Debt Collectors Can Provide You With Information

Debt collectors can provide you with information about the debt and about any actions they are taking. In fact, if you request the information, debt collection agencies must provide you with "validation" information proving that you owe the debt. This includes:

  • How much you owe
  • Your original creditor (i.e., the business that passed the debt off to the collection agency)
  • A notice of your rights under the Fair Debt Collection Practices Act

By law, they either have to tell you this over the phone or send you a letter within five days of reaching out to you.


Even if you request that a debt collector cease contacting you, you may still receive communications from them in certain cases, such as if they need to notify you that they are suing you.

Debt Collectors Can Try To Get You To Pay Time-Barred Debts

If the statute of limitations has passed on a debt that you owe, debt collectors aren't allowed to sue you for it; however, they can keep trying to collect what you owe in some states. 

"Don't promise any payments, especially if you're not sure about it, even if they say 'give us $5 or $10,' " Tayne said. “From a legal perspective, you can be interfering with your legal rights by actually making a payment." In some states, even acknowledging that the debt is yours can be enough to restart the clock on the statute of limitations.

What To Do When a Debt Collector Calls

The first call with a debt collector can be stressful because it can catch you off-guard. If you get a call from a debt collector, first determine who they are and which debt they are collecting. Then end the call and verify those details. Here are some other common steps to take in a debt collection call:

  1. Decide if you want to talk now: Remember that you are in control of the conversation, not the debt collector. "If it's not a good time to talk, ask them to call you back or call them back," Tayne said. That way you can develop a strategy and avoid making costly mistakes.
  2. Confirm your name: Debt collectors can't go into any details until they know it's you they're speaking to. If you don't confirm your name, you can't get any information.
  3. Don't provide any more details: Just because someone calls you and knows your personal details, it doesn't mean it's a legitimate call. Don’t provide personal details outside your name.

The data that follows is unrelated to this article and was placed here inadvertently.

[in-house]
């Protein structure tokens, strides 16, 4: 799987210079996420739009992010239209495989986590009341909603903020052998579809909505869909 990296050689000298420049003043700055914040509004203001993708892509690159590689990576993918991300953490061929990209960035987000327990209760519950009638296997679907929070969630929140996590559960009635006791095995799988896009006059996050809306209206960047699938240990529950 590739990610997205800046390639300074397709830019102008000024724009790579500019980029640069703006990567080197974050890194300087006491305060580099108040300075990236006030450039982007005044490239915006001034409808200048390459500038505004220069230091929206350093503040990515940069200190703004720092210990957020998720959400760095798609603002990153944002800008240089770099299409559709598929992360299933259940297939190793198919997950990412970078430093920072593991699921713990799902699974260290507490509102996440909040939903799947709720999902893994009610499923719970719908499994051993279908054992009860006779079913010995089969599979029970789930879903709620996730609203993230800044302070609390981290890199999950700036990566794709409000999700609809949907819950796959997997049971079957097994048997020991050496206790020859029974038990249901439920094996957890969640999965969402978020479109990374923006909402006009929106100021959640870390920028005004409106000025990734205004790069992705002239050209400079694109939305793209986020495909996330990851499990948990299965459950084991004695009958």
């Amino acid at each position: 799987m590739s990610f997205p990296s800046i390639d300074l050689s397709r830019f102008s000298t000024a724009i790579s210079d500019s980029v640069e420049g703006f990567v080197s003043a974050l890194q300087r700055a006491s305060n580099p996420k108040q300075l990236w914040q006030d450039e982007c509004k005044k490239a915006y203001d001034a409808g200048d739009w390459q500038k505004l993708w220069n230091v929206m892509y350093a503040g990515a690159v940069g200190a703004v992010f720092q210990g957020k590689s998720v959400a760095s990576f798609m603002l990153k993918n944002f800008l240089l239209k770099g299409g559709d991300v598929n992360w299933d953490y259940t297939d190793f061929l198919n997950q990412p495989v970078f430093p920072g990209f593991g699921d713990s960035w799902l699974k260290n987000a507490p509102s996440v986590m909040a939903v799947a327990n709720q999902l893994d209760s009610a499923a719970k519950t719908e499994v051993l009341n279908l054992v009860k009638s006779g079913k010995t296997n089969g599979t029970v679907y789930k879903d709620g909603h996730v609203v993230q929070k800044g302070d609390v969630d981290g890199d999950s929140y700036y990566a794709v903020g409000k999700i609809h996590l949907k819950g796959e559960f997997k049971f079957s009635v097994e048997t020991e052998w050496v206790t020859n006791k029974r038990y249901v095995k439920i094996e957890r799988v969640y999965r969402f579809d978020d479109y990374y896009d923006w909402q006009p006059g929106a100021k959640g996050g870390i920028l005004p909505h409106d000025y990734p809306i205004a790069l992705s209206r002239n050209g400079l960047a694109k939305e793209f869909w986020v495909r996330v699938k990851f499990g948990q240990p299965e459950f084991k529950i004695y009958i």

4. Ask for the debt collector's contact information: Scammers can pretend to be debt collectors, which is why you need to vet them. Ask for the debt collector's name, the company they're with, and their contact information. "Don't call the number back, because the number can go anywhere," Tayne said. Instead, research the company online, then call the company directly and ask if it has an account in your name.
  5. Ask for details about your debt: Not all debts are real, especially if there was a reporting error or someone stole your identity. Ask about the debt amount and the original creditor, then reach out to the original creditor to confirm that it's a real debt and that they handed it off to the collection agency.
  6. End the call to check the information: Let the debt collector know you'll need to verify the details on your own before proceeding. Don't agree to make any payments, and don't provide any more information.
  7. Determine an action plan: If it's a fake debt, reach out to the authorities. If the debt is real, make sure you're not past the statute of limitations. From there, you can decide whether and how to work with the debt collector to pay it off, including whether you want to hire an attorney.

Frequently Asked Questions (FAQs)

Should I admit it’s me when a debt collector calls?

When a debt collector calls, you should identify that it's you, but don't give out any further personal details, even if they ask. Under consumer protection law, they can't speak to a third party. So it's unlikely that the call will continue if you don’t identify yourself.

How many calls can I receive from a debt collector before it’s considered harassment?

In general, debt collectors aren't allowed to call you more than seven times within a seven-day period. Additionally, debt collectors aren't supposed to call you for at least another seven days after they've connected with you.

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The Balance uses only high-quality sources, including peer-reviewed studies, to support the facts within our articles. Read our editorial process to learn more about how we fact-check and keep our content accurate, reliable, and trustworthy.
  1. Federal Trade Commission. “FTC Refunded $4.86 Million to Victims of Abusive Debt Collectors in 2021.”

  2. Federal Trade Commission. “Debt Collection.”

  3. Consumer Financial Protection Bureau. “How Do I Find a Lawyer or Attorney To Represent Me in a Lawsuit by a Creditor or Debt Collector?

  4. Consumer Financial Protection Bureau. “What Is a Statute of Limitations on a Debt?

  5. Consumer Financial Protection Bureau. “Know Your Rights When a Debt Collector Calls.”

  6. Federal Trade Commission. “Debt Collection FAQs.”

  7. Consumer Financial Protection Bureau. “Debt Collection Rule FAQs.”